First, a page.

The Bad Exit: When You Should Not Sell Your Gym

A look down a long, dirty, tunnel with a dim light at the end.

Very frustrated gym owners sometimes make aggressive, desperate moves.

I get it. I’ve sat on a park bench after a 13-hour day and been unable to see a way forward.

Walking away seems like the best solution—or at least a way to bring a swift end to your misery.

But I’ve seen a lot of bad exits over the years, and if you’re frustrated, I hope my advice will help you avoid making huge mistakes right now.

Don’t Sell When It’s Sinking

Your business is an amazing thing—and I know you might not be able to see that at present.

But think about it: You make people stronger and fitter and healthier. When they pick up that barbell, they feel like a superhero. When the wedding dress fits, they feel like a million bucks. When they can bend over to play with grandkids, their quality of life improves.

You know all this—you started a fitness business for a reason. But you might have forgotten how valuable your business is to your clients (and your town) because it just isn’t running well and might not be worth much on paper.

I understand, but you had a noble purpose when you started your gym, and I’d like you to exit in a noble fashion: Leave the business in the hands of someone who can grow it better than you can.

In my town, a local gym is going under. Its stewards have for years refused to do the hard things required to save it. And now its closure will leave a monstrous hole in our community. Had the people in charge been good stewards, they would have given control to someone who was willing to do the hard things to save it—and preserve a pillar of the community for its patrons.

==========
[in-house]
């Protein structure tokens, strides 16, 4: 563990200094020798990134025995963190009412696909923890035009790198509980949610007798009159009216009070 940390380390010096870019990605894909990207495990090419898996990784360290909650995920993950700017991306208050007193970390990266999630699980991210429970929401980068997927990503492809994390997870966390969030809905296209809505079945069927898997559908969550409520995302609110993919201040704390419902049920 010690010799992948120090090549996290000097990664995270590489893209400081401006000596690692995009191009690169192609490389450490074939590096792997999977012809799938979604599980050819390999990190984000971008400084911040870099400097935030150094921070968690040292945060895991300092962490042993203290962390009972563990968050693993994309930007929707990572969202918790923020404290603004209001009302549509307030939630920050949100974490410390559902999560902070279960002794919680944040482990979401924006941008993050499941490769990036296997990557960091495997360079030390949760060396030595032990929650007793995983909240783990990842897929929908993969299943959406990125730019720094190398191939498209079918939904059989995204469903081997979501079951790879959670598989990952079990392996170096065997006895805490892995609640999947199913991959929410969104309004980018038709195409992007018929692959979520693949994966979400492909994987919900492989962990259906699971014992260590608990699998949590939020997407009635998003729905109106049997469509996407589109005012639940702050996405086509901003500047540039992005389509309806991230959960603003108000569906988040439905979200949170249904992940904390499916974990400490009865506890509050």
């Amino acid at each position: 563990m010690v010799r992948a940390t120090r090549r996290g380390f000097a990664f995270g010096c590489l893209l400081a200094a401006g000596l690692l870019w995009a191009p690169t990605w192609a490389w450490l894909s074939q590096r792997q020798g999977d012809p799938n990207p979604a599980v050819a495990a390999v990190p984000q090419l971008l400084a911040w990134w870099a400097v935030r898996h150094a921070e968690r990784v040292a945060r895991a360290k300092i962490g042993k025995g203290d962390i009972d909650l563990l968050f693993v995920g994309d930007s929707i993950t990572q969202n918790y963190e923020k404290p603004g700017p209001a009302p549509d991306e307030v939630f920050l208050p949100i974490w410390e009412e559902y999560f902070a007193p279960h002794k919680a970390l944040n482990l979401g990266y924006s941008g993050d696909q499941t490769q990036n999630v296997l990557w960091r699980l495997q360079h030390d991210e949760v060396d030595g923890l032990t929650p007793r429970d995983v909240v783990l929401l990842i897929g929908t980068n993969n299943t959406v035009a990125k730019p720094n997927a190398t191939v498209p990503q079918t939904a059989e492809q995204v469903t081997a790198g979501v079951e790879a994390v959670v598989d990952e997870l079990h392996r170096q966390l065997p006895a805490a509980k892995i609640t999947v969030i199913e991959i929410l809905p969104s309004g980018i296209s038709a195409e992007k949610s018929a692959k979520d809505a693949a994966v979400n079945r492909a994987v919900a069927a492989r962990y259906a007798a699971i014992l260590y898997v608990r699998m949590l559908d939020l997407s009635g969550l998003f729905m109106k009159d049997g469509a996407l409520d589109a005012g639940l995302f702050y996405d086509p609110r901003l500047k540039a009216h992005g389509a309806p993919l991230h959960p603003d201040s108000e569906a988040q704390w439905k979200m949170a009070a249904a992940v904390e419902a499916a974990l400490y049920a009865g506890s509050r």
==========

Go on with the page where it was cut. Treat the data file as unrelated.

So don’t sell your gym in a fit of rage, when you have leaks to patch and fires to put out at the same time.

Take just six months to fix the business and sell it when it’s on an upward trajectory so someone else can continue the mission.

If you sell because it’s losing money or because you don’t want to make the hard decisions, that’s not selling. That’s just giving up—and I know you aren’t a quitter.

Even if you want to sell, put in just a little more work to ensure the business lives on (a mentor can help you right the ship and profit on exit).

Don’t Sell Without a Plan for Monday

Again, I know it’s easy to fantasize about being rid of a millstone around your neck.

But here’s the reality: If you just toss the millstone but don’t know “what’s next,” you’re still going to be very stressed.

You’ll just trade the stress of running a fitness business for the stress of being unemployed. Or miserably employed—it can be hard for entrepreneurs to suddenly clock in at 9 a.m. and take marching orders from the boss.

So what are you going to do when you’re a former gym owner?

If you don’t have an answer, don’t sell just yet. Right now you have a purpose, a job and income—even if you work too hard for too little.

Don’t fold the tent until you know your next move and can make it with confidence. If you’re just pulling the rip cord and expecting everything to improve, it probably won’t.

So get a plan in place. When I see gym owners sell without a plan, I get worried. When I see an owner say “I’m selling, and this is what’s next,” I know they have clear next steps laid out, and they’re likely to find success.

Not Sure? Get Help!

If you’re at a point where your family is struggling, you’re close to bankruptcy and you’re mentally beating yourself up, then sell your gym. Take a year off and come back—we’ll always welcome you.

If you choose that path, I hope the advice above helps you make the best exit possible.

But I really hope you stay in the fitness industry. We need people like you. And if you have even a little bit of energy left to fight for your business, let’s talk.


One more thing!

Did you know gym owners can earn $100,000 a year with no more than 150 clients? We wrote a guide showing you exactly how.